Dell has bamboo and mushrooms in the mix, Coca-Cola is looking into potential of barks and fruit skins, while Carlsberg aims for packaging with afterlife warranty
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50% reduction energy, no water
They claim their technology is able to process more than 90 per cent of any type of plastic, reducing costs by half while maintaining the quality of the recycled plastic. The new technology will make the recycling process more profitable without using water.
Have you watered your yard lately? You probably should.
The argument here is that we let everything die when we should be letting only subsets of things (like roses and lawn) go.
The challenge is how do we do that when irrigation systems are designed to water the grass and not the tree roots per se.
A CDP poll of 2,000 publicly traded companies found that nearly half — including a majority of fossil fuel energy companies — support negotiation of a climate agreement to limit global warming.
I too have found that most companies/groups of folks are indeed reasonable. The issue is the mot vocal anti-action folks. They suck all the heat and air out of negotiations or initial discussions for reasonable movement towards effectively dealing with the issues at hand.
One key with new supply chain traceability tools is establishing trust — a priority for emerging players such as EcoVadis and Provenance.
I agree! Solving the (what a decade ago appeared daunting) challenge of true traceability is key. If we are to truly know where a thing comes from or how it was made, we must have robust traceability.
After getting a “major wake-up call” from the U.S. government in its rejection of the Keystone XL pipeline project, the leader of the Canadian province of Alberta announced an aggressive climate-change plan Sunday that sets emission limits for the oil sands and begins the transition from coal to renewable electricity sources.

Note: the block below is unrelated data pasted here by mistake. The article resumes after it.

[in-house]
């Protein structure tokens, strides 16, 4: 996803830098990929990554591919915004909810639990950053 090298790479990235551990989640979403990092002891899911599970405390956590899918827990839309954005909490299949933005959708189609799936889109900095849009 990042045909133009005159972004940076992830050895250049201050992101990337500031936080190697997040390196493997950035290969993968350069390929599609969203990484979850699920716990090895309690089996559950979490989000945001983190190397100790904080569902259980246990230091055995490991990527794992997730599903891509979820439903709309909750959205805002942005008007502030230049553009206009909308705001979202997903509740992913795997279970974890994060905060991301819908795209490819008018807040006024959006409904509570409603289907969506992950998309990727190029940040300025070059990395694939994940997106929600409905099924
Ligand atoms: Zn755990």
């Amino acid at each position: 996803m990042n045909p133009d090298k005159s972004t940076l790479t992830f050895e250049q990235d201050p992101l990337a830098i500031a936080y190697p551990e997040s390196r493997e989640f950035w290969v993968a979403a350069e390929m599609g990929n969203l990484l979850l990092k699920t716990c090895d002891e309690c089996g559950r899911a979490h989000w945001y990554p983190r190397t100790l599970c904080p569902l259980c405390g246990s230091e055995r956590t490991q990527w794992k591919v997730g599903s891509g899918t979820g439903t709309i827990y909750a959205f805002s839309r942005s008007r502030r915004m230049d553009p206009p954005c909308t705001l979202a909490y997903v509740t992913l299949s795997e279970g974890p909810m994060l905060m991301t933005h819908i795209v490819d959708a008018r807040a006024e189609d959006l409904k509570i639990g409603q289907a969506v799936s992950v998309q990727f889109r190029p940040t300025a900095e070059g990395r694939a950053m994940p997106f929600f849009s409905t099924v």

Wow. To be sure a press conference is not a policy and words are much cheaper than action. But for the first time in a decade, the central government ministries and provincial offices in Canada (save for Quebec, which has been pushing this for a while) seem to actually be taking climate change seriously.
Let's congratulate our Canadian friends for taking this action.
Fingers crossed that this isn't just a collection of empty promises.
Whether she's driving a hybrid car, installing solar panels on her roof or tearing up her beloved front lawn and replacing it with mulch, Carrie Wassenaar said, she wants to do her part for the environment.
Clearly, we don't all need computer controlled flushing our our rain barrel systems, but the idea is a sound one for larger systems (think apartments, office buildings, etc.). Again, the cost will be huge for the early adopters but pave the way for more affordable systems in the future.
Outside of Phoenix, in the scorching Arizona desert, sits a farm that Saudi Arabia's largest dairy uses to make hay for cows back home.
"That dairy company, named Almarai, bought the farm last year and has planted thousands of acres of groundwater-guzzling alfalfa to make that hay. Saudi Arabia can't grow its own hay anymore because those crops drained its own ancient aquifer.
"The laws were put in place in the '70s, and kudos to Arizona — they were really one of the first states to put in groundwater laws. But the laws were really designed for local or domestic farming. The idea that another country would come and essentially export your water via crops just wasn't really around 30, 40 years ago. And so the laws that are in place are really inadequate for dealing with this new trend.